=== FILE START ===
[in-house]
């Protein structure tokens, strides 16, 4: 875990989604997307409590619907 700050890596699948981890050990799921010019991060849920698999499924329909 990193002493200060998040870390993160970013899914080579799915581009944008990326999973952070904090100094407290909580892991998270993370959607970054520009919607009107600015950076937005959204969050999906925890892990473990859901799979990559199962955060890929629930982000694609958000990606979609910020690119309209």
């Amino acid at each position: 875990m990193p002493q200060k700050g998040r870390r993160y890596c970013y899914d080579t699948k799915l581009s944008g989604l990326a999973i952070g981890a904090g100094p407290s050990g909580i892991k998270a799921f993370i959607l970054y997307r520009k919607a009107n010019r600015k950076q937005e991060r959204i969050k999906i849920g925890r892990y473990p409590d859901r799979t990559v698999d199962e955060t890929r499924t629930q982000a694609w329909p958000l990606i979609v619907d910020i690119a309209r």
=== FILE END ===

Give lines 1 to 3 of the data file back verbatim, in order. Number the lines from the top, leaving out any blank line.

[in-house]
């Protein structure tokens, strides 16, 4: 875990989604997307409590619907 700050890596699948981890050990799921010019991060849920698999499924329909 990193002493200060998040870390993160970013899914080579799915581009944008990326999973952070904090100094407290909580892991998270993370959607970054520009919607009107600015950076937005959204969050999906925890892990473990859901799979990559199962955060890929629930982000694609958000990606979609910020690119309209």
């Amino acid at each position: 875990m990193p002493q200060k700050g998040r870390r993160y890596c970013y899914d080579t699948k799915l581009s944008g989604l990326a999973i952070g981890a904090g100094p407290s050990g909580i892991k998270a799921f993370i959607l970054y997307r520009k919607a009107n010019r600015k950076q937005e991060r959204i969050k999906i849920g925890r892990y473990p409590d859901r799979t990559v698999d199962e955060t890929r499924t629930q982000a694609w329909p958000l990606i979609v619907d910020i690119a309209r």